The Copenhagen-based brewery started a multimillion-dollar project in 2017 to analyse different flavours in its beer using AI. Unlike IntelligentX which uses customer feedback to improve its brew, Carlsberg has accomplished this by developing a taste-sensing platform that helps identify the differential elements of the flavours.

Under the ongoing Beer Fingerprinting Project, 1000 different beer samples are created each day. With the help of advanced sensors, the flavour fingerprint of each sample is determined. Following this, different yeasts are analysed to map the flavours and help make a distinction between them. Thus, the data collected by this AI-powered system could potentially be used to develop new varieties of brews.

Launched in collaboration with Microsoft, Aarhus University and the Technical University of Denmark, the project marked a shift from conventional practices that did not involve any technology.


AB InBev

The brewers of Budweiser and Corona had also jumped on the AI bandwagon to shake up its business. The company had invested in a slew of initiatives to improve how it brews beer. The Beer Garage is one such initiative. Sitting at the interjection of a startup ecosystem and the AB InBev business, it focuses on developing technology-driven solutions. ZX Ventures – another offshoot of its larger business – was launched in 2015 with the objective of creating new products that address consumer needs.

Anchored around these enterprises, AB InBev is using machine learning capabilities to stay ahead of the curve in three broad areas:

  • Improving quality and flavour
  • Building better relationships with customers
  • Allowing tech-intervention in choosing marketing and advertising content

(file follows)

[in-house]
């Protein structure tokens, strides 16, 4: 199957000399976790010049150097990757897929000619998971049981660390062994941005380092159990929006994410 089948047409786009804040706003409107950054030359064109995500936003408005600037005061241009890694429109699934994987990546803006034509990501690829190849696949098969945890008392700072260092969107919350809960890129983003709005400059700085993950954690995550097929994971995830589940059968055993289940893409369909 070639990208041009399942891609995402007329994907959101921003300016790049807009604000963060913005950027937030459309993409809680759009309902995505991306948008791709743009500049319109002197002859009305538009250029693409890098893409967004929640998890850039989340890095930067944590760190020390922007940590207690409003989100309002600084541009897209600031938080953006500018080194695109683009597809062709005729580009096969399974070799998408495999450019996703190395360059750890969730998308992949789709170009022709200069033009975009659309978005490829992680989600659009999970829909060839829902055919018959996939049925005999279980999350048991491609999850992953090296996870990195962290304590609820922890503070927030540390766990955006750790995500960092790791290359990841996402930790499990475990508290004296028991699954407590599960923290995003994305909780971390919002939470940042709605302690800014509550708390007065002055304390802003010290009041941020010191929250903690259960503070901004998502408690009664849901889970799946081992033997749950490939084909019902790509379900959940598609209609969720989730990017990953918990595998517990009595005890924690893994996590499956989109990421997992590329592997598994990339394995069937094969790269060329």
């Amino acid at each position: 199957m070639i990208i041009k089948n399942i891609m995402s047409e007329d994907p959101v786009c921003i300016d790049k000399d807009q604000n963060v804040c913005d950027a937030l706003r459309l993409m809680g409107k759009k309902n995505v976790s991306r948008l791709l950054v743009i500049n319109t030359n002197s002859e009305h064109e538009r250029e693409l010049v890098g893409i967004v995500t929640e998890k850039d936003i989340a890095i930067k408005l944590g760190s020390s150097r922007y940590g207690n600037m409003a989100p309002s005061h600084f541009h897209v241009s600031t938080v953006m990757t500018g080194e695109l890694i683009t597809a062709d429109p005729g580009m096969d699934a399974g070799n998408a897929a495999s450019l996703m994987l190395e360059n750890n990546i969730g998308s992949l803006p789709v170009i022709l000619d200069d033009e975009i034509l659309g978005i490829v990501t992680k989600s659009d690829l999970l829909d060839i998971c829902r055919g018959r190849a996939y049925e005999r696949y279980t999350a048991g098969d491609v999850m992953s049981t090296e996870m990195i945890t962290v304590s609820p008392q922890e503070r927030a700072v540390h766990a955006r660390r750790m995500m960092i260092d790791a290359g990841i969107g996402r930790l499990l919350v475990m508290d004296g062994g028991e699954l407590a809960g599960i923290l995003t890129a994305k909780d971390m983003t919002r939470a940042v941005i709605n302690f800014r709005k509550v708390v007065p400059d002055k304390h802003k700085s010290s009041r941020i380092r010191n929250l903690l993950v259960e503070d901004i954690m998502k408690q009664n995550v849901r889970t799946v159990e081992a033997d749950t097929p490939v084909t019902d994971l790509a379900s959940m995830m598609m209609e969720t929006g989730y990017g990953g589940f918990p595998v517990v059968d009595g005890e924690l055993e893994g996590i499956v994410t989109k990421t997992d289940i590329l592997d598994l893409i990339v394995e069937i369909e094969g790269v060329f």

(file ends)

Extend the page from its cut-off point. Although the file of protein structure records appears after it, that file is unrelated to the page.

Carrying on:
Sugar Creek Brewing

This maker of Belgian-inspired ales has begun integrating AI and IoT into its brewing process to improve both the quality of the beer, as well as its manufacturing process. It started when a significant problem came to light at the packaging stage.

When the beer was loaded into bottles, it was observed that the level at which it was filled was inconsistent. Another problem was the excessive foaming inside the bottles. This spiked the oxygen levels in the beer, which is known to ruin the flavour and reduce the beer’s shelf life.

After partnering with IBM, the tech giant installed a camera at SCB’s warehouse, which took pictures of the beer as it crossed the bottle line. When combined with other data collected during the packaging operations, the team of engineers at IBM uploaded it to the Cloud. At this point, brewers at SCB also provided specific criteria which they found to be useful and this was then left with Watson algorithms to interpret the large amount of data quickly and solve the problem.
From losing more than $30,000 a month in beer spillage, SCB found a solution by building AI and IoT into its brewing processes.

Anu Thomas
Anu is a writer who stews in existential angst and actively seeks what’s broken. Lover of avant-garde films and BoJack Horseman fan theories, she has previously worked for Economic Times. Contact: anu.thomas@analyticsindiamag.com